As the political party conference season comes to a close, it’s become apparent that discussions surrounding the future of the NHS are likely to be a focal point in the run up to May 2015, with each party trying to convince the electorate that the NHS is safest in their hands. But whilst the public debates between politicians distract us, has privatisation of the NHS already begun?
Margaret Thatcher will always be remembered for her strong views on denationalisation – her views being that privatisation would result in more jobs for the British public, more profits for the private sector, which ultimately would result in a stronger economy. Despite being a staunch advocate for denationalisation, Thatcher maintained a softer line on the NHS assuring the electorate that “the NHS is safe with us”. Despite Thatcher’s promise, the threat of privatisation has always loomed over the healthcare system, from the introduction of competition within the NHS to the widespread use of managers and administrators who aim to run hospitals like they would a private corporation. However, the biggest threat to the NHS has come under the watch of the current Conservative-led coalition government who, through their unmandated NHS Act 2013, have opened it up to the private sector. Between April and December last year, private companies were the beneficiaries of nearly 70% of health service contracts, and this year a further £5.8 billion worth of contracts have been advertised. The irony is that private companies are competing for these contracts with the NHS, which stands little chance against corporations that can afford to massively undercut the NHS bid.
Alongside awarding clinical contracts to private companies, hospital operations are being increasingly outsourced to the private sector. Private firms such as Sodexo and Medirest are now household names within the NHS, whilst private consultancy companies such as Accenture have been awarded contracts for managing hospital theatre lists. Of course, aside from service contracts, let us not forget that in 2012, Hinchingbrook hospital became the first privately-run NHS Trust, with the contract being awarded to Circle Healthcare to transform it from its failing fortunes. However, things have only gotten worse with private management and the 10 year long contract could potentially be terminated this year as the hospital continues to spiral into debt.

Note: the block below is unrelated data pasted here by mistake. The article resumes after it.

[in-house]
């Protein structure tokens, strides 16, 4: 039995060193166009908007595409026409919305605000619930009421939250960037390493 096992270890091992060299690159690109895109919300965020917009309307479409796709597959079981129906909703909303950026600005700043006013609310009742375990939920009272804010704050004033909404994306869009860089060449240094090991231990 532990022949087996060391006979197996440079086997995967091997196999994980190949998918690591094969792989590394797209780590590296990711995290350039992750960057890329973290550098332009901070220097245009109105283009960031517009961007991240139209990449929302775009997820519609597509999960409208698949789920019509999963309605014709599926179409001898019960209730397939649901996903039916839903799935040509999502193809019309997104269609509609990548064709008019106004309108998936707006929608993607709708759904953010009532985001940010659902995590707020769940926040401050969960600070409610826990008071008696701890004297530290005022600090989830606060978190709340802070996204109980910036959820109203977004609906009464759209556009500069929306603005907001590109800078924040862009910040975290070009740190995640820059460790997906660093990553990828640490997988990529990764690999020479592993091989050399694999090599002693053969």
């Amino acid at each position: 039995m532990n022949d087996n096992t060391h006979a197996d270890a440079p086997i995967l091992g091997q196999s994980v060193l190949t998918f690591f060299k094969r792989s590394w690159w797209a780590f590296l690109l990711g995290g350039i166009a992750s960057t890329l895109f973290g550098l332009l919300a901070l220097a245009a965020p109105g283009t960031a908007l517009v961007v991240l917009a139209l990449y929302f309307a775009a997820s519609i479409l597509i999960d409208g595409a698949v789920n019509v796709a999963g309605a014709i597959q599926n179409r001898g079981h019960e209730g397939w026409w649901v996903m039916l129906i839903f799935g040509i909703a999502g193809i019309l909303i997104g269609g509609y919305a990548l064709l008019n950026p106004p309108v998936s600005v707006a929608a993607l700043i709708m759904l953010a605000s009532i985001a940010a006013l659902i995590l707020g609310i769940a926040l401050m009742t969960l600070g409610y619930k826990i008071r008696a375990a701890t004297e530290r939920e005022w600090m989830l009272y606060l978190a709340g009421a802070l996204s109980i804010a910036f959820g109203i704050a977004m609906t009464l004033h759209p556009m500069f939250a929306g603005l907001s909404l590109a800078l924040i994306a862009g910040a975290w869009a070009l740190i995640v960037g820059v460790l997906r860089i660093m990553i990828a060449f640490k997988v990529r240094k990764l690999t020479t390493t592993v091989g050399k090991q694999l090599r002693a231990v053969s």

The Chancellor of the Thatcher era, Nigel Lawson, once famously asserted that the NHS is ‘the closest thing the English have to a religion’. His statement encapsulates the sentimental value British citizens hold for the NHS. For British Muslims in particular, the concept of a health service that is completely free at the point of delivery and treats all its patients equally regardless of socio-economic status is indeed a godly concept, and thus we as Muslims must be at the forefront in the fight to preserve its values. In the Quran, Allah tells us that He “enjoins the doing of justice and the doing of good and the giving to the kindred” . Therefore, it is incumbent upon us as Muslims to fight for the preservation of equality and justice in all facets of public life, including our health service.
However, given the ethnic backgrounds of many immigrant Muslims in Britain, who may well have experienced the mercenary nature of private healthcare systems in the lands of their forefathers, there is an unfortunate apathy present at the mention of a privatised NHS. Aside from our moral responsibilities as Muslims, we must also acknowledge that we are amongst the highest users of the NHS. A privatised healthcare system that treats an individual on the basis of their socio-economic standing would only worsen the healthcare inequalities in deprived areas in the UK, many of which are highly populated by Muslims. For Muslims to completely ignore the NHS debate illustrates not only their inexcusable apathy, but also their naivety.
We only have to look at other models of privatisation in the UK to realise what might be in store for us if the health service is privatised. Since the privatisation of British Rail, the average price of a ticket has risen by 22%, whilst some tickets have increased almost exponentially by 245%. It seems the only beneficiaries of denationalisation have been the private companies and their shareholders, at the expense of the public who have been rendered defenceless by companies who lack accountability. The thought of this culture infecting the NHS is rather chilling.
The wheels of privatisation have been set in motion and stopping this will be a challenge. We must take it upon ourselves to join the NHS debate, and fight to protect it. As individuals, we must hold our MPs to account and probe them on the issue of the NHS with similar levels of passion as we might when questioning them on issues of foreign policy. The numerous bodies of Muslim doctors that exist within in the UK must also make the fight to save the NHS their top priority, through issuing statements and representing the concerns of Muslim patients to policy makers. We cannot afford to remain idle on this issue; after all, our faith dictates that we simply cannot let a system of justice and equality dissolve into the ether.
 Quran 16:90